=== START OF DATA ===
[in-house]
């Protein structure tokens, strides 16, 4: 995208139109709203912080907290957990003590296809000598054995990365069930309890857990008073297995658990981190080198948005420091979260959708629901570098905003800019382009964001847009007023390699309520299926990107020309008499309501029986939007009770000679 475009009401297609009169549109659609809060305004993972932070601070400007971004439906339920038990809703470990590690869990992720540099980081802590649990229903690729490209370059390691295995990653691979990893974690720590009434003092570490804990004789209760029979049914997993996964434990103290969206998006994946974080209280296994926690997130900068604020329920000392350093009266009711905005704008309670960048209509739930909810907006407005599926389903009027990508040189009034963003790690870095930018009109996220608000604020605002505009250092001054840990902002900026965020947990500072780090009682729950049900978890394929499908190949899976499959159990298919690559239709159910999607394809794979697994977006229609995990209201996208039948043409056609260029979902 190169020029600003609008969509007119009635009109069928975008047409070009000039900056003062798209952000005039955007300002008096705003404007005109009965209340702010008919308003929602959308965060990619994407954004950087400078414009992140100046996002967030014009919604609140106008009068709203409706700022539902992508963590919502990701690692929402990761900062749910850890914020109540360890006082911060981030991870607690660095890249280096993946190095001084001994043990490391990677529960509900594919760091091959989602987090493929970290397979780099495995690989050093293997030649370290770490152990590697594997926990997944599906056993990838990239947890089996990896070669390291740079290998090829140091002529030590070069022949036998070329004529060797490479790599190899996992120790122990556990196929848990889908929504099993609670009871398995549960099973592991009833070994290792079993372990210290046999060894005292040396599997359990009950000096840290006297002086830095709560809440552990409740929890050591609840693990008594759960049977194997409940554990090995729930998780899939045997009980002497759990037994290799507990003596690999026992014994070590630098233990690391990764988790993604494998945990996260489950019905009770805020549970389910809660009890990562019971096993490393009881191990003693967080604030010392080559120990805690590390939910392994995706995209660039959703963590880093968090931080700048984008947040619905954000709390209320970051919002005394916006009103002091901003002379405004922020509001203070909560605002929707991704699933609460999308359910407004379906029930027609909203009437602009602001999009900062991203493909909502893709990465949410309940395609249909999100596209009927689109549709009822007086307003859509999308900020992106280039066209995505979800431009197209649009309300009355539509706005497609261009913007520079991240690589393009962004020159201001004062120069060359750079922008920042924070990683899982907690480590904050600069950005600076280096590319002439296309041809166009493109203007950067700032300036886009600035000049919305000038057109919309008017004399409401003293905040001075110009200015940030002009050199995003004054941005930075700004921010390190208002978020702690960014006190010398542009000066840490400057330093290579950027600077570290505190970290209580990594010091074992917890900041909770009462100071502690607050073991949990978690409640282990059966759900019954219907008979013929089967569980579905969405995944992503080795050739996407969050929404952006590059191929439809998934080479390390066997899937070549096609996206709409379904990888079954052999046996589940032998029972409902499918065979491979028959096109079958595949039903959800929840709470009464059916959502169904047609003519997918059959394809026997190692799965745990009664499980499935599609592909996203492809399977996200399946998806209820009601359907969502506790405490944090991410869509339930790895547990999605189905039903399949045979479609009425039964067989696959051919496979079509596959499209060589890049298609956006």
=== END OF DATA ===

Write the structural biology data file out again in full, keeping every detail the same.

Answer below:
[in-house]
């Protein structure tokens, strides 16, 4: 995208139109709203912080907290957990003590296809000598054995990365069930309890857990008073297995658990981190080198948005420091979260959708629901570098905003800019382009964001847009007023390699309520299926990107020309008499309501029986939007009770000679 475009009401297609009169549109659609809060305004993972932070601070400007971004439906339920038990809703470990590690869990992720540099980081802590649990229903690729490209370059390691295995990653691979990893974690720590009434003092570490804990004789209760029979049914997993996964434990103290969206998006994946974080209280296994926690997130900068604020329920000392350093009266009711905005704008309670960048209509739930909810907006407005599926389903009027990508040189009034963003790690870095930018009109996220608000604020605002505009250092001054840990902002900026965020947990500072780090009682729950049900978890394929499908190949899976499959159990298919690559239709159910999607394809794979697994977006229609995990209201996208039948043409056609260029979902 190169020029600003609008969509007119009635009109069928975008047409070009000039900056003062798209952000005039955007300002008096705003404007005109009965209340702010008919308003929602959308965060990619994407954004950087400078414009992140100046996002967030014009919604609140106008009068709203409706700022539902992508963590919502990701690692929402990761900062749910850890914020109540360890006082911060981030991870607690660095890249280096993946190095001084001994043990490391990677529960509900594919760091091959989602987090493929970290397979780099495995690989050093293997030649370290770490152990590697594997926990997944599906056993990838990239947890089996990896070669390291740079290998090829140091002529030590070069022949036998070329004529060797490479790599190899996992120790122990556990196929848990889908929504099993609670009871398995549960099973592991009833070994290792079993372990210290046999060894005292040396599997359990009950000096840290006297002086830095709560809440552990409740929890050591609840693990008594759960049977194997409940554990090995729930998780899939045997009980002497759990037994290799507990003596690999026992014994070590630098233990690391990764988790993604494998945990996260489950019905009770805020549970389910809660009890990562019971096993490393009881191990003693967080604030010392080559120990805690590390939910392994995706995209660039959703963590880093968090931080700048984008947040619905954000709390209320970051919002005394916006009103002091901003002379405004922020509001203070909560605002929707991704699933609460999308359910407004379906029930027609909203009437602009602001999009900062991203493909909502893709990465949410309940395609249909999100596209009927689109549709009822007086307003859509999308900020992106280039066209995505979800431009197209649009309300009355539509706005497609261009913007520079991240690589393009962004020159201001004062120069060359750079922008920042924070990683899982907690480590904050600069950005600076280096590319002439296309041809166009493109203007950067700032300036886009600035000049919305000038057109919309008017004399409401003293905040001075110009200015940030002009050199995003004054941005930075700004921010390190208002978020702690960014006190010398542009000066840490400057330093290579950027600077570290505190970290209580990594010091074992917890900041909770009462100071502690607050073991949990978690409640282990059966759900019954219907008979013929089967569980579905969405995944992503080795050739996407969050929404952006590059191929439809998934080479390390066997899937070549096609996206709409379904990888079954052999046996589940032998029972409902499918065979491979028959096109079958595949039903959800929840709470009464059916959502169904047609003519997918059959394809026997190692799965745990009664499980499935599609592909996203492809399977996200399946998806209820009601359907969502506790405490944090991410869509339930790895547990999605189905039903399949045979479609009425039964067989696959051919496979079509596959499209060589890049298609956006």